• They keep an open mind – there are lots of different ways of doing things. If one way doesn’t work they pick another.
  • Payment by the hour is on the way out – clients much prefer fixed fees, or payment in stages, so they offer this when possible.
  • They know the shortcuts – nobody wants to go all the way to trial. They know how to get summary judgment, or get the defence struck out, or most importantly, a good offer.
  • They specialise – nobody knows everything well enough to be really good at it. And being really good matters.
  • They get it right first time – you can’t afford to do things twice.
  • They don’t carry passengers – they have a few experts plus a flexible team of contacts to call on when they need them. Why should you pay for all the extras that you don’t need?
  • They’re friendly – this is the key to being a small business. They get on well with their clients, with the courts, and with other lawyers. They don’t waste time with histrionics – they get to the point and get things done.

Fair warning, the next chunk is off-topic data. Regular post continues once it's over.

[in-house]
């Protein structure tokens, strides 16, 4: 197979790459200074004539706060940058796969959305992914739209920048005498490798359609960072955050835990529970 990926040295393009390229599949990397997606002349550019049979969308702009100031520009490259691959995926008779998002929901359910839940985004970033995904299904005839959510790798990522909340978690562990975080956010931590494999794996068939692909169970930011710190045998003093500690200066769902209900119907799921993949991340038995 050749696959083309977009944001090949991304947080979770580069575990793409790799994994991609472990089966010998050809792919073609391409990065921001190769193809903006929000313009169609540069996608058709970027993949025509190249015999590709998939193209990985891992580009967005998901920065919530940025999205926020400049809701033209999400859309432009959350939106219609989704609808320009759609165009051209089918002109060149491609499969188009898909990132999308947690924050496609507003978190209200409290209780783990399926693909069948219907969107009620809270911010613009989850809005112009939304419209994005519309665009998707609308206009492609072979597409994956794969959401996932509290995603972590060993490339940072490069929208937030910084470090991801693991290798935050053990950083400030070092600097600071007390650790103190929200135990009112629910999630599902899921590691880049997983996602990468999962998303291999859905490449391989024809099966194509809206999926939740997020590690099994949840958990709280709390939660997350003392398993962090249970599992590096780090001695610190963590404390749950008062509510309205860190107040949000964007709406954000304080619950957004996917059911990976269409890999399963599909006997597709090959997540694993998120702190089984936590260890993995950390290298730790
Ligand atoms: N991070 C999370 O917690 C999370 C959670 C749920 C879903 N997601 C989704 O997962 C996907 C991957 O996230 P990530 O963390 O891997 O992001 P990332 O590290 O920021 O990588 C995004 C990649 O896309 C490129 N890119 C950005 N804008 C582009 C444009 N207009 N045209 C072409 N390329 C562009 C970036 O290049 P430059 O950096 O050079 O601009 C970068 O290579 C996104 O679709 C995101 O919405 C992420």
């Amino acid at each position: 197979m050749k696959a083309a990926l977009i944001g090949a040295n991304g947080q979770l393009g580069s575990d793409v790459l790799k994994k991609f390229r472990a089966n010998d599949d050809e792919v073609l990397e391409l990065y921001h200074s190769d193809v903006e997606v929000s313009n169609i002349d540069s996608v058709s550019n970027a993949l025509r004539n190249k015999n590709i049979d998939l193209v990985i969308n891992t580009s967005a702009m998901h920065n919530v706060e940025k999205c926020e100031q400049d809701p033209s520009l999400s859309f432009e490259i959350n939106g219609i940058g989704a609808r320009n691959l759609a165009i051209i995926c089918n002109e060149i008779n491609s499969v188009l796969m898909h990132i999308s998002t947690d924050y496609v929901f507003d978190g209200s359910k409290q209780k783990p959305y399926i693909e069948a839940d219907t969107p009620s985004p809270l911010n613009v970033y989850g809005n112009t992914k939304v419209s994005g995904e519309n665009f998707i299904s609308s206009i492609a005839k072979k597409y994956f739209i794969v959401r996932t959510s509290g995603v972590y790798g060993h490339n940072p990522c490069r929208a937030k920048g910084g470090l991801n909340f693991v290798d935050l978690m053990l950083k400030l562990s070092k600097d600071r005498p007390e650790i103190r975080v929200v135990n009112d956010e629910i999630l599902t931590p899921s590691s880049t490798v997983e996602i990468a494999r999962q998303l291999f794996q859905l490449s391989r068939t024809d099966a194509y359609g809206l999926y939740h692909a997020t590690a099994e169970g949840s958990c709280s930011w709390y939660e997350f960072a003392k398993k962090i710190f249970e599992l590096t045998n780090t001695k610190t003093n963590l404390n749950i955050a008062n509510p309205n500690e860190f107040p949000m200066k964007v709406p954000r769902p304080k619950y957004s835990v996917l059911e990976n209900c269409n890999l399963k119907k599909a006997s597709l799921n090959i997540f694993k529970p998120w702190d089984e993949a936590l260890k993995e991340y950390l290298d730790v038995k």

• And they remember that they’re lawyers – they advise you, they do the business, but at the end of the day it’s your life, and your business, and they let you make the decisions and call the shots when it matters.

I can’t tell you everything. This is only a short article, and besides, I have a living to make, so come to me, and the Team, to learn more. But remember, this is the new reality. And if you ignore it you are likely to go the same way as the dinosaurs. Which is not a good idea, on the whole.

So What are the Risks? Should I take It?

Lawyers are often asked by their clients what they think about an offer that has been made by the other side. This is one of the most difficult parts of lawyering, but one of the most rewarding, and when I do this I feel that I am really earning my fees.

Because there are no end of factors to take into account. Some of the more obvious are:

  • How the offer compares with the amount claimed
  • What your chances of success are
  • How these will affect the likely result – might you lose, or only win less
  • And how much this depends on inponderables – like how key witnesses do at trial, or what the undisclosed documents might show

But you rapidly get on to more complicated areas: